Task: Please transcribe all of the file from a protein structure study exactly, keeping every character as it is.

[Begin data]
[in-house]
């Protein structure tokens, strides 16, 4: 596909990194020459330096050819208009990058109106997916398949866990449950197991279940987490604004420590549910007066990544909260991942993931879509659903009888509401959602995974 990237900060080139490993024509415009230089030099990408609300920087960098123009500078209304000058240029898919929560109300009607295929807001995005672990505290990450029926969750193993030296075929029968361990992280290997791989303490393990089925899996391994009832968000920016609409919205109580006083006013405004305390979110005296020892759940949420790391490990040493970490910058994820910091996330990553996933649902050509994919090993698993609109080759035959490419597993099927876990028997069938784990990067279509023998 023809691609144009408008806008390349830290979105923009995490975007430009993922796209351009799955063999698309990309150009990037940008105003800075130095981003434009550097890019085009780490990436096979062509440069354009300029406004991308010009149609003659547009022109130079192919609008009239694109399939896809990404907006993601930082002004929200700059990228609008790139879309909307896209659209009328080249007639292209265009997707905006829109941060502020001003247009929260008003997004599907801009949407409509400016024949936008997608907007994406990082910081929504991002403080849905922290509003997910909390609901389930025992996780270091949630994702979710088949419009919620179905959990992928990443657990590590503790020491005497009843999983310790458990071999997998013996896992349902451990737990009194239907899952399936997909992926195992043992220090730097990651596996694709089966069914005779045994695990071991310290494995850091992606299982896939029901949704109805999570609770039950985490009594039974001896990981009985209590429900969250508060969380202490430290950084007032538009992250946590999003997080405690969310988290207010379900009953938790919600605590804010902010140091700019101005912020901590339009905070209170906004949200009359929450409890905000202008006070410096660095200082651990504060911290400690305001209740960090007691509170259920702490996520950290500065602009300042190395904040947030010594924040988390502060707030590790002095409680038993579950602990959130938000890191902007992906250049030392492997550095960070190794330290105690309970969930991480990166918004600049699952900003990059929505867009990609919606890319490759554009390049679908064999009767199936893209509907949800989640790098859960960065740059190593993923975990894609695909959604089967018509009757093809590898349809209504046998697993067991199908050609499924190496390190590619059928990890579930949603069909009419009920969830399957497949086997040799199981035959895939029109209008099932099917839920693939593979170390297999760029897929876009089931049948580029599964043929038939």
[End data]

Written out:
[in-house]
């Protein structure tokens, strides 16, 4: 596909990194020459330096050819208009990058109106997916398949866990449950197991279940987490604004420590549910007066990544909260991942993931879509659903009888509401959602995974 990237900060080139490993024509415009230089030099990408609300920087960098123009500078209304000058240029898919929560109300009607295929807001995005672990505290990450029926969750193993030296075929029968361990992280290997791989303490393990089925899996391994009832968000920016609409919205109580006083006013405004305390979110005296020892759940949420790391490990040493970490910058994820910091996330990553996933649902050509994919090993698993609109080759035959490419597993099927876990028997069938784990990067279509023998 023809691609144009408008806008390349830290979105923009995490975007430009993922796209351009799955063999698309990309150009990037940008105003800075130095981003434009550097890019085009780490990436096979062509440069354009300029406004991308010009149609003659547009022109130079192919609008009239694109399939896809990404907006993601930082002004929200700059990228609008790139879309909307896209659209009328080249007639292209265009997707905006829109941060502020001003247009929260008003997004599907801009949407409509400016024949936008997608907007994406990082910081929504991002403080849905922290509003997910909390609901389930025992996780270091949630994702979710088949419009919620179905959990992928990443657990590590503790020491005497009843999983310790458990071999997998013996896992349902451990737990009194239907899952399936997909992926195992043992220090730097990651596996694709089966069914005779045994695990071991310290494995850091992606299982896939029901949704109805999570609770039950985490009594039974001896990981009985209590429900969250508060969380202490430290950084007032538009992250946590999003997080405690969310988290207010379900009953938790919600605590804010902010140091700019101005912020901590339009905070209170906004949200009359929450409890905000202008006070410096660095200082651990504060911290400690305001209740960090007691509170259920702490996520950290500065602009300042190395904040947030010594924040988390502060707030590790002095409680038993579950602990959130938000890191902007992906250049030392492997550095960070190794330290105690309970969930991480990166918004600049699952900003990059929505867009990609919606890319490759554009390049679908064999009767199936893209509907949800989640790098859960960065740059190593993923975990894609695909959604089967018509009757093809590898349809209504046998697993067991199908050609499924190496390190590619059928990890579930949603069909009419009920969830399957497949086997040799199981035959895939029109209008099932099917839920693939593979170390297999760029897929876009089931049948580029599964043929038939």